The Insanity of Leaning on Our Own Understanding
Trust in the Lord with all your heart, and do not lean on your own understanding. In all your ways acknowledge him, and he will make straight your paths. (Proverbs 3:5–6)
When the Bible tells us in this verse not to lean on our own understanding, it is not encouraging us to be irrational. The Bible puts up no wall of separation between our intellect and faith. In fact, the book of Proverbs speaks very highly of understanding:
“[Incline] your heart to understanding” (Proverbs 2:2).
“Raise your voice for understanding” (Proverbs 2:3).
“Understanding will guard you” (Proverbs 2:11).
“Blessed is the one who . . . gets understanding” (Proverbs 3:13).
“Wisdom rests in the heart of a man of understanding” (Proverbs 14:33).
“The heart of him who has understanding seeks knowledge” (Proverbs 15:14).
“To get understanding is to be chosen rather than silver” (Proverbs 16:16).
“Buy wisdom, instruction, and understanding” (Proverbs 23:23).
So, if we’re supposed to get understanding, why are we not supposed to lean on it?
What we’re told not to lean on is our “own understanding,” meaning conclusions based primarily on our own perceptions. Because our own understanding simply will not bear the full weight of reality. It was never intended to.
The Insanity of Trusting Ourselves
Let’s go back to the garden of Eden. The one tree in the garden that humans were forbidden to eat from was not, interestingly, the tree of life (Genesis 2:9). It was not life that God denied human beings. He forbade them to eat from the tree of the knowledge of good and evil (Genesis 2:17).
“Our own understanding simply will not bear the full weight of reality. It was never intended to.”
The point of this prohibition was not to keep humans ignorant but, as John Piper says, “to preserve [for us] the pleasures of the world.” It was as if God was saying,
If you eat of that one [tree] you will be saying to me, “I’m smarter than you. I am more authoritative than you. I am wiser than you are. I think I can care for myself better than you care for me. You are not a very good Father. And so, I am going to reject you.” So, don’t eat from the tree, because you will be rejecting me and all my good gifts and all my wisdom and all my care. Instead, keep on submitting to my will. Keep on affirming my wisdom. Keep on being thankful for my generosity. Keep on trusting me as a Father and keep on eating from these [other] trees as a way of enjoying me.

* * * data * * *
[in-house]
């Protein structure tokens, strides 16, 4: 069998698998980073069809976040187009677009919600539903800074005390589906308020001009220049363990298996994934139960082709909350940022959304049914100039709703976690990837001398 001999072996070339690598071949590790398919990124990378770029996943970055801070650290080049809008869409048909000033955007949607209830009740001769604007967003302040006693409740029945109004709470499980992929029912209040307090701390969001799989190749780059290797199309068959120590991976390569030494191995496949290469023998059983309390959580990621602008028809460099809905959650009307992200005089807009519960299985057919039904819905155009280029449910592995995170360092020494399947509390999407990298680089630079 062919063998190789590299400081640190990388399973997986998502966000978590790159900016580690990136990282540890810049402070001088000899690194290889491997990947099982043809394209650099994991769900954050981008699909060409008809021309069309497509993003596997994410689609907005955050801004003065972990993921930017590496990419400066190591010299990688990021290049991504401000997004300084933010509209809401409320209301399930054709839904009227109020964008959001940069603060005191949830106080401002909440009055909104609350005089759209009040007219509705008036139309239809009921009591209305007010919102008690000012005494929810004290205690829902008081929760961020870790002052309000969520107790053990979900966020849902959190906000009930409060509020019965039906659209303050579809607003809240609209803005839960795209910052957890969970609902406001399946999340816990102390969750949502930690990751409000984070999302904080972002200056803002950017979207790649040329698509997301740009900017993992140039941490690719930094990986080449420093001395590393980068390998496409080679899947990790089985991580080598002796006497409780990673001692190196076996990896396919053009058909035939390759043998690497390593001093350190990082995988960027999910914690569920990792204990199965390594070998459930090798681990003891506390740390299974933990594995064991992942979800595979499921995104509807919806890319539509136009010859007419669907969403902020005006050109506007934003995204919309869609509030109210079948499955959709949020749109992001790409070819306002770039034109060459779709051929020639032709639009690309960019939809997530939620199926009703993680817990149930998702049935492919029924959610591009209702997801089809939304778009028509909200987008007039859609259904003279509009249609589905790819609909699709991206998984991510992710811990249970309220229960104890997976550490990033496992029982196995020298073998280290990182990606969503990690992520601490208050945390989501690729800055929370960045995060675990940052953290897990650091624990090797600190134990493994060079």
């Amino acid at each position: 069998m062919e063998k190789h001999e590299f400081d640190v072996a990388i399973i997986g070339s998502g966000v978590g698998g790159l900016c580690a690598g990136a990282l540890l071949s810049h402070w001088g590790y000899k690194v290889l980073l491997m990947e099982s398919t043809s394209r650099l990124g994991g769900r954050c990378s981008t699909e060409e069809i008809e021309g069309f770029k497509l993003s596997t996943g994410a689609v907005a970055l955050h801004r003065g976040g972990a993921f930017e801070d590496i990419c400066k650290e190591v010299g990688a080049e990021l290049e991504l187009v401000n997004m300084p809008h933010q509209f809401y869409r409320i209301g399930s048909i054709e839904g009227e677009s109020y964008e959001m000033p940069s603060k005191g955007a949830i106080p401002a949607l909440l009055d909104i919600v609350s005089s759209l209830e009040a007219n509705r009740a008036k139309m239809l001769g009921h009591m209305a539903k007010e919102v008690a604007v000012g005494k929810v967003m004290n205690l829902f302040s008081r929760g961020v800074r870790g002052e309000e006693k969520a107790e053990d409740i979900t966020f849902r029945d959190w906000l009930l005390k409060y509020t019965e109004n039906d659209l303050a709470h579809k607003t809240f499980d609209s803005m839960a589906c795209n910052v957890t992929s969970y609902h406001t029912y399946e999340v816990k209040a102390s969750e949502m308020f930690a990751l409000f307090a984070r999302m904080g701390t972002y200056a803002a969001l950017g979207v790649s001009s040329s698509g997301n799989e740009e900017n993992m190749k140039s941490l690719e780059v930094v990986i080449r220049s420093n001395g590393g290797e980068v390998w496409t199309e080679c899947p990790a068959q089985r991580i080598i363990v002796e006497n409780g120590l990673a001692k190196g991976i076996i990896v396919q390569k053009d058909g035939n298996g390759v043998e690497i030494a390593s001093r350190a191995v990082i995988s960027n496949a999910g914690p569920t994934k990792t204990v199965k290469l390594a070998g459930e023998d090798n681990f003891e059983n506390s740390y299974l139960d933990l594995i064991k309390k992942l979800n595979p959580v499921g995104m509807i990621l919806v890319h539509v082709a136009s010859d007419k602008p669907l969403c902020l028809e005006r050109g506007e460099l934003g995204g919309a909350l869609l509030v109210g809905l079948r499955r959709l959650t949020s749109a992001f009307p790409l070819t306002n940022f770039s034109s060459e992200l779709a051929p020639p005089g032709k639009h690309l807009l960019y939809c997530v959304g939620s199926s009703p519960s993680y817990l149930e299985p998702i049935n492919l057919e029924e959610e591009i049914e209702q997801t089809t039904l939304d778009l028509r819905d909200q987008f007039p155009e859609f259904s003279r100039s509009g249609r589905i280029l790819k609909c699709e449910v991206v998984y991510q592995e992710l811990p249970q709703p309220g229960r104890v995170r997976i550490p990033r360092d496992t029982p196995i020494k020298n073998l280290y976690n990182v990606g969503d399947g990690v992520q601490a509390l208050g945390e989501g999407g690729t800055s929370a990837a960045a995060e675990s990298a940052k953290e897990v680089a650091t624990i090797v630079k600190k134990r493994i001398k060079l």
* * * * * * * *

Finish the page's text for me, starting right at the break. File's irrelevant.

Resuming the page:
You see, in order to handle the knowledge of good and evil, one must possess (1) the ability to completely comprehend all possible options and contingencies (omniscience), (2) the righteousness and wisdom to choose the right course, and (3) the power to make reality conform to the right course (omnipotence).
In other words, only God can handle such knowledge.
What this means is that it is not the one who trusts in the Lord that is irrational, but the one who leans on his or her own understanding. It is insane to trust such pitifully limited understanding when one can trust the unlimited understanding of God.
The Joyful Sanity of Trusting the Lord
So many of the things that cause us the most difficulty and heartache in life, the source of so much of our anxiety, fear, doubt, and anger with others and with God, is the result of leaning on our own understanding.
“We’re resting our intellect upon the intellect of God. Nothing is wiser or saner.”
God does not want us to be miserable, even in this fallen, futility-infected evil age. He wants to relieve our anxiety (Luke 12:11–12; Philippians 4:6–7), fear (Psalm 118:6; 1 Peter 3:6), doubt (Matthew 21:21; Luke 24:38), and sinful anger (Ephesians 4:31). And so, he gives us Proverbs 3:5–6 as a priceless gift.
In exercising faith — trusting fully in the Lord and not leaning on our own understanding — we’re not setting aside our intellect. We’re resting our intellect upon the intellect of God. Nothing is wiser or saner. To do so is to allow him to direct our paths, which not only lead to ultimate joy, but also make the journey itself, even when laden with sorrow, joyful (2 Corinthians 6:10). And it preserves for us all the pleasures God provides us in the world. To not do this is the height of foolishness and the path to misery.
So, let us choose joy today by not leaning on our own understanding but in sweet, childlike trust on the sure foundation of our loving Creator’s omniscience.